European-wide study confirms benefits of D-penicillamine and trientine for Wilson disease

Mar 31, 2011

Results from the first ever European-wide retrospective analysis presented today at the International Liver CongressTM have shown both D-penicillamine and trientine continue to be effective treatments, providing positive survival rates in patients with Wilson disease free from a liver transplant.

Wilson disease is a rare genetic storage disorder in which copper is not excreted by the body effectively, leading to excess copper build up, liver failure and damage to the brain (neurological problems). Worldwide the condition, affects approximately one in 30,000 people. If not treated, Wilson disease can be chronically debilitating and life threatening. While current guidelines recommend the use of chelating agents (D-penicillamine, trientine) as first line therapy of symptomatic patients, optimal treatment regimens are yet to be established.

In this retrospective multicentre cohort study the long-term outcomes of treatment with D-penicillamine and trientine were reviewed in 347 patients with the condition. Changes of medication were common in both groups and resulted in a total of 467 analysed treatments (D-penicillamine, n=326, trientine n=141). Following an average follow-up of 16.5 years, both treatments provided a similar and excellent survival rate and prevented disease progression with the need for in over 98% of patients.

Daniele Prati, EASL's Scientific Committee Member and Press Committee Chairman commented: "Not only does this study show that both treatments are effective options for patients with this rare and often debilitating condition, but it is also encouraging to see how European countries can work together and exchange data which is extremely valuable to guide best practice and evaluate existing treatment regimens. Research on rare liver diseases presents remarkable interest."

"To date, a very limited number of drugs for these conditions are marketed, leaving the majority of rare diseases without any effective treatment. Research into rare diseases and possible cures needs to be strongly encouraged."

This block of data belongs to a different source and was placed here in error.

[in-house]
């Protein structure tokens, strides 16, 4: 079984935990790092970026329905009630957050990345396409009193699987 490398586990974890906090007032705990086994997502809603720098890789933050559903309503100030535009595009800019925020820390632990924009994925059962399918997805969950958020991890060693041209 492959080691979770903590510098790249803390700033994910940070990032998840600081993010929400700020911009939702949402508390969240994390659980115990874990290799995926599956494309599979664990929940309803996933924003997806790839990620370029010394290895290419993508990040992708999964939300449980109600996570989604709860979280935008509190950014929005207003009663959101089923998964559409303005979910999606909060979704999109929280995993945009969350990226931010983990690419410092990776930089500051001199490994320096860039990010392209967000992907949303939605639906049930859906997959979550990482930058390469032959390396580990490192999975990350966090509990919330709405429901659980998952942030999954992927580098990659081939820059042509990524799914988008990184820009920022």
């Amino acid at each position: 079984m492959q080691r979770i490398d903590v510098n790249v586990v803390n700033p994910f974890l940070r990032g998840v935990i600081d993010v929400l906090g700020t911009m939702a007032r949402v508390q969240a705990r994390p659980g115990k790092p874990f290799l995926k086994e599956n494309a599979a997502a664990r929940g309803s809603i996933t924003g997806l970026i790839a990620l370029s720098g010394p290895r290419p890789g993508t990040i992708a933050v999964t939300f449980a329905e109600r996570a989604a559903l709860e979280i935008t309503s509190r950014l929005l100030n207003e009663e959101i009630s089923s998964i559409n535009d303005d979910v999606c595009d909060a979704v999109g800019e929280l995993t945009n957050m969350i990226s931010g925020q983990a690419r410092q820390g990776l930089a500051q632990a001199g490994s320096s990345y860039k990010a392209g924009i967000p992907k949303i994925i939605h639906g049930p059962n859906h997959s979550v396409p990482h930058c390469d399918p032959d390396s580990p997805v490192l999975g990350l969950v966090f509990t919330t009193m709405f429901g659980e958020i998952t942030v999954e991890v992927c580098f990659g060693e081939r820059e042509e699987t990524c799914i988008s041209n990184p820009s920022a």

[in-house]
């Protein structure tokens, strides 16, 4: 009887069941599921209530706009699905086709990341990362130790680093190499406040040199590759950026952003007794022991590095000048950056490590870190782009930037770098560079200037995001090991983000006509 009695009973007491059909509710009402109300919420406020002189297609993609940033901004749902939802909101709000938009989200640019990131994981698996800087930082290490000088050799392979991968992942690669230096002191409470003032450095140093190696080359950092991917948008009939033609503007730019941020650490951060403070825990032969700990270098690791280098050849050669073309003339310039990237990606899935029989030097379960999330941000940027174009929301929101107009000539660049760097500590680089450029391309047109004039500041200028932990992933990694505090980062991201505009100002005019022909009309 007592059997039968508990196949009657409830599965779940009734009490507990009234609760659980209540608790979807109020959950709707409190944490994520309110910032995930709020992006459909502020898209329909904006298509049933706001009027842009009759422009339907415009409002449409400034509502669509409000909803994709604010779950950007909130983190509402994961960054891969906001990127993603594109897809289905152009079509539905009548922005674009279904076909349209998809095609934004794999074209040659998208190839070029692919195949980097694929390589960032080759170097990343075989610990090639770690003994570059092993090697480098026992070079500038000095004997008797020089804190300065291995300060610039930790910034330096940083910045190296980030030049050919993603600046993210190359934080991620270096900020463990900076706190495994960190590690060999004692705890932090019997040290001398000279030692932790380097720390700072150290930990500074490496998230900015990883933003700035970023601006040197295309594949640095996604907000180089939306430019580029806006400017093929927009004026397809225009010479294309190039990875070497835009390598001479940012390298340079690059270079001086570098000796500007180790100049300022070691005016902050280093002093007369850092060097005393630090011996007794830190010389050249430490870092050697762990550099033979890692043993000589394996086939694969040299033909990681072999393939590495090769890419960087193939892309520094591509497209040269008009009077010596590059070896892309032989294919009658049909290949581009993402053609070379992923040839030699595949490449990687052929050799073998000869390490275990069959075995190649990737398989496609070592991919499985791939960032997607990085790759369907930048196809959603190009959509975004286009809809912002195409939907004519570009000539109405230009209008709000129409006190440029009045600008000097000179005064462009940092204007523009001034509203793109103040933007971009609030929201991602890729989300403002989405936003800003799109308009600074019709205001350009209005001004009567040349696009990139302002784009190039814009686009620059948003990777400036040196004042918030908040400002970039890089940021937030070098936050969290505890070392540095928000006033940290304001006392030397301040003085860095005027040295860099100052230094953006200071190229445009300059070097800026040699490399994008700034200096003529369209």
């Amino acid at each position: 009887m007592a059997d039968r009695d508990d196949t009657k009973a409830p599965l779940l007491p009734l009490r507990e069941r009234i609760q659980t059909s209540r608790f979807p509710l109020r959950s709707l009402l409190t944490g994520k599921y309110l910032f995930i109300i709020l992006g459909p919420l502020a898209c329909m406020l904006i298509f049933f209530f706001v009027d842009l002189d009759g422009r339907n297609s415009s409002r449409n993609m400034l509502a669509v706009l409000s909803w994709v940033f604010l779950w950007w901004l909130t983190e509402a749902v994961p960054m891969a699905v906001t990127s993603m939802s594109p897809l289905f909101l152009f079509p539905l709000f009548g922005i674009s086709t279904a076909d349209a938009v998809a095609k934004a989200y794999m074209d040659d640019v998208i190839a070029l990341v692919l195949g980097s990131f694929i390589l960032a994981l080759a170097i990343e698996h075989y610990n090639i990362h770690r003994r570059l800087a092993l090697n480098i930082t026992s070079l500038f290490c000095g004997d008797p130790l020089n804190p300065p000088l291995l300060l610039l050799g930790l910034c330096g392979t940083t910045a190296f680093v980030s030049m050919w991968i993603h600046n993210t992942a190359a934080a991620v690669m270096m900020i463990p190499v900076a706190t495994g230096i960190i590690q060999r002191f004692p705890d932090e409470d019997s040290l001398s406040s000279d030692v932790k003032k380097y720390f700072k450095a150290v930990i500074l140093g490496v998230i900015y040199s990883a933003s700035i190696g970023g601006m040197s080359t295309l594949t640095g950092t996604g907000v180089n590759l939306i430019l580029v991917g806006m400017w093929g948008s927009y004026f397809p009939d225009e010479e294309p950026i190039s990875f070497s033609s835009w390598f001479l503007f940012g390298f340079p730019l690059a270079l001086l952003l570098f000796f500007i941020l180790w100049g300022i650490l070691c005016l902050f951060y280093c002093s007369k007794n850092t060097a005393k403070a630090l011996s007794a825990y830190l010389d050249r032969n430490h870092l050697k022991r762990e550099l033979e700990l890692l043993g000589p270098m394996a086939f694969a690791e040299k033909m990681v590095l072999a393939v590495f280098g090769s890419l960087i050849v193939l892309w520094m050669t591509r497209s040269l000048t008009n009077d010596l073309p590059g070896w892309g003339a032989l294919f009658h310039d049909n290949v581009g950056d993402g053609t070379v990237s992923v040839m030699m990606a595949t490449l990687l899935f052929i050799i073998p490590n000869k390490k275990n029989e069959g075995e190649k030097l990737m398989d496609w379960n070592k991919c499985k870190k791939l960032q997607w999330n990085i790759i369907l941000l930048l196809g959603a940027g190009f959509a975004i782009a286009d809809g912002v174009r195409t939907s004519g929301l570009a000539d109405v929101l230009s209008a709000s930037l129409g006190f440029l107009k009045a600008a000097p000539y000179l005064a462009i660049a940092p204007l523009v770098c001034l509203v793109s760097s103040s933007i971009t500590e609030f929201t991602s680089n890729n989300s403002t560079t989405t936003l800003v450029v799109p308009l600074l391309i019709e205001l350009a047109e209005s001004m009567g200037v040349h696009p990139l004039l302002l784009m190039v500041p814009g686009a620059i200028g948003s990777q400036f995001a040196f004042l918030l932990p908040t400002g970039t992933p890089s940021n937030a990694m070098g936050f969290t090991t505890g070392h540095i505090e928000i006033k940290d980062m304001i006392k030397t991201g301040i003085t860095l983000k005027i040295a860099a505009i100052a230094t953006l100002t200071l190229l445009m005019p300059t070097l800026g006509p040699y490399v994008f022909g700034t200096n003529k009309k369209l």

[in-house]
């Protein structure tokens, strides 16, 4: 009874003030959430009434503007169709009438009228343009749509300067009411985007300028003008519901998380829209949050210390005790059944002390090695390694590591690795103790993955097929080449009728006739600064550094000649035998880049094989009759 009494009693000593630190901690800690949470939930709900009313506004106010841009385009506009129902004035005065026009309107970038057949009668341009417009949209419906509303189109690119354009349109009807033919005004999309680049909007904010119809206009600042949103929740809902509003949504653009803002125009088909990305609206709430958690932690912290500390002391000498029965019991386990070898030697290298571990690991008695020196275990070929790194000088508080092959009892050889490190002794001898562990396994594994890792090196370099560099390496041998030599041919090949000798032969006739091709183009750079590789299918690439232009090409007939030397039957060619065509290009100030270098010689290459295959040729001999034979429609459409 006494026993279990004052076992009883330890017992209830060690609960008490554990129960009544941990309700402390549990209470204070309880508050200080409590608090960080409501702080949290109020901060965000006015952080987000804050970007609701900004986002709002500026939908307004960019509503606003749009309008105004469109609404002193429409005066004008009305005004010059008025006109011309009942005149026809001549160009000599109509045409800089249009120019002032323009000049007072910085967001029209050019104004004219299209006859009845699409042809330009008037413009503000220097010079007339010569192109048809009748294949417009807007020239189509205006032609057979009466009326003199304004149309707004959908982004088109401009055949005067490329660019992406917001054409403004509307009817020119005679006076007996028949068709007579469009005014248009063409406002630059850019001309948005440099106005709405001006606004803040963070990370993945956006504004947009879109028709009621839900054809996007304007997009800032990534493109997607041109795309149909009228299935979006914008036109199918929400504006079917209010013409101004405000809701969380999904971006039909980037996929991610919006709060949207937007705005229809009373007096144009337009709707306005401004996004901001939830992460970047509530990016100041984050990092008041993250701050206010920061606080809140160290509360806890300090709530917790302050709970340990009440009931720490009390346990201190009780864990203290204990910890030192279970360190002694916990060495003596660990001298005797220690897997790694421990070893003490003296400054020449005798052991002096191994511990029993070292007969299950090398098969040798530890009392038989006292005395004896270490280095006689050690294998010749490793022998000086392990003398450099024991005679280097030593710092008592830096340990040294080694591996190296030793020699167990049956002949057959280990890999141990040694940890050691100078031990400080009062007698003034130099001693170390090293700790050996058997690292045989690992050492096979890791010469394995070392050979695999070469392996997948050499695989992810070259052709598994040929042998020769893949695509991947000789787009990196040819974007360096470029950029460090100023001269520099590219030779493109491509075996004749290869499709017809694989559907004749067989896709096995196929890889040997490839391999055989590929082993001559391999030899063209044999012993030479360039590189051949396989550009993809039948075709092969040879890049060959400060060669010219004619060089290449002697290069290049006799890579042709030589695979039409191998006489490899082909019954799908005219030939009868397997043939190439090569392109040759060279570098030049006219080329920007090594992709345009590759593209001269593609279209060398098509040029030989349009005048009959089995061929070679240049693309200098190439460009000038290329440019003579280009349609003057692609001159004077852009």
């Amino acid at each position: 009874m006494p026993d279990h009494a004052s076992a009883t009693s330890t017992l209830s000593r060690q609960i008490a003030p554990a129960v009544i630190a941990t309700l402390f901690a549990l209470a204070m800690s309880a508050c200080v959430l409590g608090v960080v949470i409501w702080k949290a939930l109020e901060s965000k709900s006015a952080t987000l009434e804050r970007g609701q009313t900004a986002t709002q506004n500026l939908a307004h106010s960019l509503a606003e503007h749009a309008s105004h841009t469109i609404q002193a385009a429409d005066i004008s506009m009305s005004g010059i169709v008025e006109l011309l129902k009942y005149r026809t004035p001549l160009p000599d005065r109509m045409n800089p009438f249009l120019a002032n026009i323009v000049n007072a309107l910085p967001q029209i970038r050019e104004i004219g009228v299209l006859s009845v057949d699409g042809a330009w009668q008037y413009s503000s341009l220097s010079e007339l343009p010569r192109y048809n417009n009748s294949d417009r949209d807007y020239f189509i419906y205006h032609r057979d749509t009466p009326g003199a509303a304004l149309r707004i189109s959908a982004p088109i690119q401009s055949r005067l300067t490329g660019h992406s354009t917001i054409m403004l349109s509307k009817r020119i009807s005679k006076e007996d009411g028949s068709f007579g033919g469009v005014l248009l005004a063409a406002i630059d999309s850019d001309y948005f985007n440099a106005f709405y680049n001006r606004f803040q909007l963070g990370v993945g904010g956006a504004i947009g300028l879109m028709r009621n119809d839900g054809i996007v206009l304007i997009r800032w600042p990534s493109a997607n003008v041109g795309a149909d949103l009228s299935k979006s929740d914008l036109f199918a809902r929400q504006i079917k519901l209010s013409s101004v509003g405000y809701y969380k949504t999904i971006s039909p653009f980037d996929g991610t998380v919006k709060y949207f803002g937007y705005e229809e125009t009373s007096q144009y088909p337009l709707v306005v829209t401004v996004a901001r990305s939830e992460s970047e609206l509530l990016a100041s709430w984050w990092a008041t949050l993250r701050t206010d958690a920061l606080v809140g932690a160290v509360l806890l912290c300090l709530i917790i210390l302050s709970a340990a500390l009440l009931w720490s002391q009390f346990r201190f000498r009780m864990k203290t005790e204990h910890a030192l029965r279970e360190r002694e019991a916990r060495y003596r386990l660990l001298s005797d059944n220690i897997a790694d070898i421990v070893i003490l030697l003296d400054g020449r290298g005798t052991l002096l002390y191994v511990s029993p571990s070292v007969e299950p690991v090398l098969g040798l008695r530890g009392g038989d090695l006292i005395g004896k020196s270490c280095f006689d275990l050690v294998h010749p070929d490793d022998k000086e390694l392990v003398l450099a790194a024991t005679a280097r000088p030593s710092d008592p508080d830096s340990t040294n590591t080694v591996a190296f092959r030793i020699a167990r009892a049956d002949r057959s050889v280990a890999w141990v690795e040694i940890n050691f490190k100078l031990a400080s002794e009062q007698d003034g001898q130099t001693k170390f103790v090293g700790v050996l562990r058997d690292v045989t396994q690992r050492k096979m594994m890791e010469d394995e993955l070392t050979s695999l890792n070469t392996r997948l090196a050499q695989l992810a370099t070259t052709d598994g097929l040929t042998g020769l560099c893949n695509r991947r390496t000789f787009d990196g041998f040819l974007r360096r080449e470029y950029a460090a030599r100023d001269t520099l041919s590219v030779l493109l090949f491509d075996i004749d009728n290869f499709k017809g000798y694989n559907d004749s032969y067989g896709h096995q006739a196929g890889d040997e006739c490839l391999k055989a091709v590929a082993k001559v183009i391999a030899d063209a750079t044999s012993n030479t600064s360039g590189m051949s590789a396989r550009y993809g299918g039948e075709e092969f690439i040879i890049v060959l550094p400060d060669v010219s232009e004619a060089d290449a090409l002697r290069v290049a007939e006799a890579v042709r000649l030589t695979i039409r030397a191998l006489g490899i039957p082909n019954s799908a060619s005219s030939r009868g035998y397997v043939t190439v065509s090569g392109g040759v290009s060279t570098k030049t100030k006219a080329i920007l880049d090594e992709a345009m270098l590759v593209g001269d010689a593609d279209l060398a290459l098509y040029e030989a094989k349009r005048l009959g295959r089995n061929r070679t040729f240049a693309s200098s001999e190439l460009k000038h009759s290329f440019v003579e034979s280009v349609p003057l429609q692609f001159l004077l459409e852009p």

Follow-up at 48 months showed that liver deterioration occurred in only 8 out of 515 treatments (D-penicillamine n=4, trientine n=4) while neurological deterioration was less frequent in the D-penicillamine group (7/326 treatments) compared to trientine (12/141, p≤=0.05). Improvements in liver function of symptomatic patients was similar between groups when data were stratified between first and second line treatments, with improvement rates during first line therapy in symptomatic patients of 90.7% for D-penicillamine and 92.6% for trientine.

Explore further: Philippines confirms second MERS case (Update)

More information: References

1. Weiss H.K et al, Efficacy and Safety of D-penicillamine and Trientine for the Treatment of Wilson Disease. Presented at the International Liver Congress 2011

2. Wilson's disease for patients and families, EuroWilson eurowilson.org/en/living/guide/what/index.phtml . Accessed March 2011.

3. Wilson Disease Association. www.wilsondisease.org/about-wilsondisease.php . Accessed March 2011

Related Stories

Recommended for you

Philippines confirms second MERS case (Update)

7 hours ago

A foreigner who flew to the Philippines from the Middle East has become the second confirmed case of MERS in the country, the health department said Monday, as a deadly outbreak in South Korea spreads alarm across Asia.

Immigrant children given adult dose of hepatitis A vaccine

Jul 04, 2015

About 250 immigrant children were given an adult dose of a hepatitis A vaccine at a Texas detention facility where they were being held with their mothers, according to U.S. Immigration and Customs Enforcement officials.

User comments : 0

Please sign in to add a comment. Registration is free, and takes less than a minute. Read more

Click here to reset your password.
Sign in to get notified via email when new comments are made.